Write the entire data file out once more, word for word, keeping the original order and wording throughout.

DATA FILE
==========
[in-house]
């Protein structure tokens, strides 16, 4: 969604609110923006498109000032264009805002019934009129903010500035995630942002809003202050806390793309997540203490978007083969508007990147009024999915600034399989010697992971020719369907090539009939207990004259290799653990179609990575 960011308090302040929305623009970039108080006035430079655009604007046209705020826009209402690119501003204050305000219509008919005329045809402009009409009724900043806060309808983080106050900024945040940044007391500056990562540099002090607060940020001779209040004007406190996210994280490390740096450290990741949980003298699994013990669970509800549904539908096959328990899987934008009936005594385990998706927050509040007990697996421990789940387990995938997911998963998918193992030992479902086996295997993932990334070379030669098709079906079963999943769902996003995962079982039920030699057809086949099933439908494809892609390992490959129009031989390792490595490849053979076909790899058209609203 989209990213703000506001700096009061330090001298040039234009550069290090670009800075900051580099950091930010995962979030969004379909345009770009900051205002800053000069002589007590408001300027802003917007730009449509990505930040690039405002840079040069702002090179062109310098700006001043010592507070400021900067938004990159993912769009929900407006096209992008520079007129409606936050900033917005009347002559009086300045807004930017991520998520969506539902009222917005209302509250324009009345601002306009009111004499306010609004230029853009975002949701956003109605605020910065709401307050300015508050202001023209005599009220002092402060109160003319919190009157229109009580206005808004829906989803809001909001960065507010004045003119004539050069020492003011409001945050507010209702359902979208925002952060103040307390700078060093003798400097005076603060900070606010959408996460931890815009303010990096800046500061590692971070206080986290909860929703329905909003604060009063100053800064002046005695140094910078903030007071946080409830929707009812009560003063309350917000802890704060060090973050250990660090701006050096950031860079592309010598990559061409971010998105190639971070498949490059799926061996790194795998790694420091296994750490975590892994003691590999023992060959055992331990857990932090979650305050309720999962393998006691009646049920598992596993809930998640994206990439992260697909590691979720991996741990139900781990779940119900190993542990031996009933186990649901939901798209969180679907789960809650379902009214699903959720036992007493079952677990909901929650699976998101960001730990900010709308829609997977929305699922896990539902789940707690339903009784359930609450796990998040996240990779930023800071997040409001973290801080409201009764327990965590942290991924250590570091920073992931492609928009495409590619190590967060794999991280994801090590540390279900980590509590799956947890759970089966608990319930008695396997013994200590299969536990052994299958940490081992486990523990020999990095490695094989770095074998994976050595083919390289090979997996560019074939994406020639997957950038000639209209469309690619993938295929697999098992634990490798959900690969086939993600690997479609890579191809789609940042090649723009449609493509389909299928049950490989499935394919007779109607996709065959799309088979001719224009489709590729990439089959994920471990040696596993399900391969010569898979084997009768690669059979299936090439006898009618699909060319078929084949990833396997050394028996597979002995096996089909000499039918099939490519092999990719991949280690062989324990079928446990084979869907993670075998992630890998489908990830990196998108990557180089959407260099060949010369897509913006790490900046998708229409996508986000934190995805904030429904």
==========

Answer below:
[in-house]
């Protein structure tokens, strides 16, 4: 969604609110923006498109000032264009805002019934009129903010500035995630942002809003202050806390793309997540203490978007083969508007990147009024999915600034399989010697992971020719369907090539009939207990004259290799653990179609990575 960011308090302040929305623009970039108080006035430079655009604007046209705020826009209402690119501003204050305000219509008919005329045809402009009409009724900043806060309808983080106050900024945040940044007391500056990562540099002090607060940020001779209040004007406190996210994280490390740096450290990741949980003298699994013990669970509800549904539908096959328990899987934008009936005594385990998706927050509040007990697996421990789940387990995938997911998963998918193992030992479902086996295997993932990334070379030669098709079906079963999943769902996003995962079982039920030699057809086949099933439908494809892609390992490959129009031989390792490595490849053979076909790899058209609203 989209990213703000506001700096009061330090001298040039234009550069290090670009800075900051580099950091930010995962979030969004379909345009770009900051205002800053000069002589007590408001300027802003917007730009449509990505930040690039405002840079040069702002090179062109310098700006001043010592507070400021900067938004990159993912769009929900407006096209992008520079007129409606936050900033917005009347002559009086300045807004930017991520998520969506539902009222917005209302509250324009009345601002306009009111004499306010609004230029853009975002949701956003109605605020910065709401307050300015508050202001023209005599009220002092402060109160003319919190009157229109009580206005808004829906989803809001909001960065507010004045003119004539050069020492003011409001945050507010209702359902979208925002952060103040307390700078060093003798400097005076603060900070606010959408996460931890815009303010990096800046500061590692971070206080986290909860929703329905909003604060009063100053800064002046005695140094910078903030007071946080409830929707009812009560003063309350917000802890704060060090973050250990660090701006050096950031860079592309010598990559061409971010998105190639971070498949490059799926061996790194795998790694420091296994750490975590892994003691590999023992060959055992331990857990932090979650305050309720999962393998006691009646049920598992596993809930998640994206990439992260697909590691979720991996741990139900781990779940119900190993542990031996009933186990649901939901798209969180679907789960809650379902009214699903959720036992007493079952677990909901929650699976998101960001730990900010709308829609997977929305699922896990539902789940707690339903009784359930609450796990998040996240990779930023800071997040409001973290801080409201009764327990965590942290991924250590570091920073992931492609928009495409590619190590967060794999991280994801090590540390279900980590509590799956947890759970089966608990319930008695396997013994200590299969536990052994299958940490081992486990523990020999990095490695094989770095074998994976050595083919390289090979997996560019074939994406020639997957950038000639209209469309690619993938295929697999098992634990490798959900690969086939993600690997479609890579191809789609940042090649723009449609493509389909299928049950490989499935394919007779109607996709065959799309088979001719224009489709590729990439089959994920471990040696596993399900391969010569898979084997009768690669059979299936090439006898009618699909060319078929084949990833396997050394028996597979002995096996089909000499039918099939490519092999990719991949280690062989324990079928446990084979869907993670075998992630890998489908990830990196998108990557180089959407260099060949010369897509913006790490900046998708229409996508986000934190995805904030429904």